Highlights for metformin
metformin Side Effects
Side effects that you should report to your doctor or health care professional as soon as possible:
- allergic reactions like skin rash, itching or hives, swelling of the face, lips, or tongue
- breathing problems
- feeling faint or lightheaded, falls
- muscle aches or pains
- signs and symptoms of low blood sugar such as feeling anxious, confusion, dizziness, increased hunger, unusually weak or tired, sweating, shakiness, cold, irritable, headache, blurred vision, fast heartbeat, loss of consciousness
- slow or irregular heartbeat
- unusual stomach pain or discomfort
- unusually tired or weak
Side effects that usually do not require medical attention (report to your doctor or health care professional if they continue or are bothersome):
- metallic taste in mouth
- stomach gas, upset
metformin May Interact with Other Medications
Do not take this medicine with any of the following medications:
- certain contrast medicines given before X-rays, CT scans, MRI, or other procedures
This medicine may also interact with the following medications:
- certain medicines for HIV infection or hepatitis, like adefovir, emtricitabine, entecavir, lamivudine, or tenofovir
- female hormones, like estrogens or progestins and birth control pills
- medicines for blood pressure, heart disease, irregular heart beat
- nicotinic acid
- phenothiazines like chlorpromazine, mesoridazine, prochlorperazine, thioridazine
- steroid medicines like prednisone or cortisone
- stimulant medicines for attention disorders, weight loss, or to stay awake
- thyroid medicines
How to Use metformin
Take this medicine by mouth with a glass of water. Take it with meals. Swallow whole, do not crush or chew. Follow the directions on the prescription label. Take your medicine at regular intervals. Do not take your medicine more often than directed.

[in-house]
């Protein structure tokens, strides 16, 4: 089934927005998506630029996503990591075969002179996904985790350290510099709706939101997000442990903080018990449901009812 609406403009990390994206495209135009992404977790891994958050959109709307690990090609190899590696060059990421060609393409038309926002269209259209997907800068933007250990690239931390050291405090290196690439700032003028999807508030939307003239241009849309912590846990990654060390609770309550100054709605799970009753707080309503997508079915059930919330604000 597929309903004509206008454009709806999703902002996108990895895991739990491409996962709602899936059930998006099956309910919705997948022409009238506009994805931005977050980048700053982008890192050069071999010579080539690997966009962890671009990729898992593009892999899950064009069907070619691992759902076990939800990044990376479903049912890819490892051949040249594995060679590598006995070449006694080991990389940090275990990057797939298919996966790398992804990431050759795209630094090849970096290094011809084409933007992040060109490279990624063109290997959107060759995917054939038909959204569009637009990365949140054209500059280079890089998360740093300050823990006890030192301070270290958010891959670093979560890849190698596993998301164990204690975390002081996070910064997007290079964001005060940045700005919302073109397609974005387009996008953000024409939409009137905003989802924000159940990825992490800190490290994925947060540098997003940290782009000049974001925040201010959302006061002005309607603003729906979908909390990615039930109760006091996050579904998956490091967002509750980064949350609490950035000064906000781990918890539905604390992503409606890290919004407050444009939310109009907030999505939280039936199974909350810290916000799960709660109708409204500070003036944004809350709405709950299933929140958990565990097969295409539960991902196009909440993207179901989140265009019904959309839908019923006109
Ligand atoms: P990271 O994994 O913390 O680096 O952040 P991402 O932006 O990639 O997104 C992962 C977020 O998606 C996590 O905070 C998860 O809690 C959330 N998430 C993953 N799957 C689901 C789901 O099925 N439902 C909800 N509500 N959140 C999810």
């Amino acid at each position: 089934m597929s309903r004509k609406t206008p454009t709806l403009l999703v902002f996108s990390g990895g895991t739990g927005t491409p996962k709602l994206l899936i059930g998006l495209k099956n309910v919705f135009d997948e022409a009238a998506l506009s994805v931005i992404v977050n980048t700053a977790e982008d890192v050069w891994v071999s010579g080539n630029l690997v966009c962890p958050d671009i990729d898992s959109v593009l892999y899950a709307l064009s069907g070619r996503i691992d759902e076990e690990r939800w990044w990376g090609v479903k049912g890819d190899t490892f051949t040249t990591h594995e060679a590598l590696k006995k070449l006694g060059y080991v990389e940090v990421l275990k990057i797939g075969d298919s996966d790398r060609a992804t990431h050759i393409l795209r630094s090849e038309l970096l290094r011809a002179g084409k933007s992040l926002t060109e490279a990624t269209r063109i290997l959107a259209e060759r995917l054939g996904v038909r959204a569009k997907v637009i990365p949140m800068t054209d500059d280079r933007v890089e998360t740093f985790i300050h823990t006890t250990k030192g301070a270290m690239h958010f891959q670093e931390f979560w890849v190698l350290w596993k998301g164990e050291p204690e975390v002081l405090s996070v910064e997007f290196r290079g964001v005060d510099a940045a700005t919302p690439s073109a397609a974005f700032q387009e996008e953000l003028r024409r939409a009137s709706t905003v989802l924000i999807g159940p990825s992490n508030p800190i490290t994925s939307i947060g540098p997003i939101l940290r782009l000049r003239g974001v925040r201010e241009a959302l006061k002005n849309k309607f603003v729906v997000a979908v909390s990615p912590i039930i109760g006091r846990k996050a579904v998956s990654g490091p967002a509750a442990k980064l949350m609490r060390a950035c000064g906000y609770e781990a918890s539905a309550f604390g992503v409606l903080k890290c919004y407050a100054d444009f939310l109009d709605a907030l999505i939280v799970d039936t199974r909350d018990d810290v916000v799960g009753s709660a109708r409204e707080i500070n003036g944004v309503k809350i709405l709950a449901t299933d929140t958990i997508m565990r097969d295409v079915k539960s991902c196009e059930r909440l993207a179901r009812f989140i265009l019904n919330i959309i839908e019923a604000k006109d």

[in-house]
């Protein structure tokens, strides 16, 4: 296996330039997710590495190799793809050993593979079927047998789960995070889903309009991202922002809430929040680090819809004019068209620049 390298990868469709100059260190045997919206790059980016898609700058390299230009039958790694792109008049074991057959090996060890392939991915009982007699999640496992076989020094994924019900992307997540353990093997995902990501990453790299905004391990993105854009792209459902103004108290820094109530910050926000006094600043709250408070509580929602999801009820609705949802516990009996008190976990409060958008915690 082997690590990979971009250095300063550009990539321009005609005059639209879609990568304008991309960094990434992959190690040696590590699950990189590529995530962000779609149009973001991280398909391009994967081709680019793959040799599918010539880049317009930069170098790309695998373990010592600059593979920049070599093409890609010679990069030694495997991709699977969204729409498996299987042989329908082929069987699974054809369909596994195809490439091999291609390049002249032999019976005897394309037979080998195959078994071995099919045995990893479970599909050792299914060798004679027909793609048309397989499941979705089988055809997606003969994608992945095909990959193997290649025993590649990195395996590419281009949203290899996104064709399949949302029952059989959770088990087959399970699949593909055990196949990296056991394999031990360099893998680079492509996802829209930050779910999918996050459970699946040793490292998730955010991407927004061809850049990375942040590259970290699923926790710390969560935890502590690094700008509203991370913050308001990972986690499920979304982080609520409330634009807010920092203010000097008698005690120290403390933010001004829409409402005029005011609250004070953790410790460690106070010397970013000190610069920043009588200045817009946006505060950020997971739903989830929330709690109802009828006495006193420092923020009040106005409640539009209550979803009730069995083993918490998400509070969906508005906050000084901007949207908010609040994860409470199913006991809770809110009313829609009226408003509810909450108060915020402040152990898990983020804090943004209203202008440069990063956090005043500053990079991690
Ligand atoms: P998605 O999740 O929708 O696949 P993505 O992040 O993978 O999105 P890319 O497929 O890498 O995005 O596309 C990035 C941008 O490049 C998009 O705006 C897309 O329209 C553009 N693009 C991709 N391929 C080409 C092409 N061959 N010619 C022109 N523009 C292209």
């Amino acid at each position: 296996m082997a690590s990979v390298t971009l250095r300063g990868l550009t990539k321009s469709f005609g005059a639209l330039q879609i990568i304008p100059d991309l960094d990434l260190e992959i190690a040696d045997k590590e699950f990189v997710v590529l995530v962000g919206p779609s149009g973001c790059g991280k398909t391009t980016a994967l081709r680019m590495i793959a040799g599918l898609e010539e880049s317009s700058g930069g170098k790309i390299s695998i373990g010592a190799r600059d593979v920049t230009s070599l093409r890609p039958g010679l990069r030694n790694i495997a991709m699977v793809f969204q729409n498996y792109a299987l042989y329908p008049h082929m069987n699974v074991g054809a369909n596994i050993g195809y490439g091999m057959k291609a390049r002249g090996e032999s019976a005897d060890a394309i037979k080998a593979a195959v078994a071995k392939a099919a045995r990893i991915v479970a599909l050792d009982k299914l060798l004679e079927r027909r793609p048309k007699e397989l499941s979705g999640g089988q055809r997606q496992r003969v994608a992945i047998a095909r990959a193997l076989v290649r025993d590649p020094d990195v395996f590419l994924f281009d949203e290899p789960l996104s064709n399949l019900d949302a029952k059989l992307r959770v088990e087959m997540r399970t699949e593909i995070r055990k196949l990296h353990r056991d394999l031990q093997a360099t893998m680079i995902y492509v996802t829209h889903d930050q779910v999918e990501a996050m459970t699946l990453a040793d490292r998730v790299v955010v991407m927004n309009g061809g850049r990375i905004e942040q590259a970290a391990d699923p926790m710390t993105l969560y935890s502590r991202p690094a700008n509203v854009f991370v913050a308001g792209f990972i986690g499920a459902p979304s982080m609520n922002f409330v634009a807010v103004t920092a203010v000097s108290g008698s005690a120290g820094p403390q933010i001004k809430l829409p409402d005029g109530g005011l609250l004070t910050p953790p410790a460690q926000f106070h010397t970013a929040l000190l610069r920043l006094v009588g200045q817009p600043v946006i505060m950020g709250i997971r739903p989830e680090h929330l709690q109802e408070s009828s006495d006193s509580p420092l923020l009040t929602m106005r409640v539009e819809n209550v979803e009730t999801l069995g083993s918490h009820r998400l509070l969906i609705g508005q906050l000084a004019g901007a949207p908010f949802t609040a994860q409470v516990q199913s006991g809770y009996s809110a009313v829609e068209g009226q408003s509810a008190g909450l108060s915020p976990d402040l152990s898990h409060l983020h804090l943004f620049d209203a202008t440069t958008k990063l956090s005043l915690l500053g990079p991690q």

Talk to your pediatrician regarding the use of this medicine in children. Special care may be needed.
They need to know if you have any of these conditions:
- frequently drink alcohol-containing beverages
- become easily dehydrated
- heart attack
- heart failure
- kidney disease
- liver disease
- polycystic ovary syndrome
- serious infection or injury
- an unusual or allergic reaction to metformin, other medicines, foods, dyes, or preservatives
- pregnant or trying to get pregnant
If you miss a dose, take it as soon as you can. If it is almost time for your next dose, take only that dose. Do not take double or extra doses.
Visit your doctor or health care professional for regular checks on your progress.
A test called the HbA1C (A1C) will be monitored. This is a simple blood test. It measures your blood sugar control over the last 2 to 3 months. You will receive this test every 3 to 6 months.
Learn how to check your blood sugar. Learn the symptoms of low and high blood sugar and how to manage them.
Always carry a quick-source of sugar with you in case you have symptoms of low blood sugar. Examples include hard sugar candy or glucose tablets. Make sure others know that you can choke if you eat or drink when you develop serious symptoms of low blood sugar, such as seizures or unconsciousness. They must get medical help at once.
Tell your doctor or health care professional if you have high blood sugar. You might need to change the dose of your medicine. If you are sick or exercising more than usual, you might need to change the dose of your medicine.
Do not skip meals. Ask your doctor or health care professional if you should avoid alcohol. Many nonprescription cough and cold products contain sugar or alcohol. These can affect blood sugar.
This medicine may cause ovulation in premenopausal women who do not have regular monthly periods. This may increase your chances of becoming pregnant. You should not take this medicine if you become pregnant or think you may be pregnant. Talk with your doctor or health care professional about your birth control options while taking this medicine. Contact your doctor or health care professional right away if think you are pregnant.
The tablet shell for some brands of this medicine does not dissolve. This is normal. The tablet shell may appear whole in the stool. This is not a cause for concern.
If you are going to need surgery, a MRI, CT scan, or other procedure, tell your doctor that you are taking this medicine. You may need to stop taking this medicine before the procedure.
Wear a medical ID bracelet or chain, and carry a card that describes your disease and details of your medicine and dosage times.
Keep out of the reach of children.
Store at room temperature between 15 and 30 degrees C (59 and 86 degrees F). Protect from light. Throw away any unused medicine after the expiration date.
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Last Updated: June 2, 2015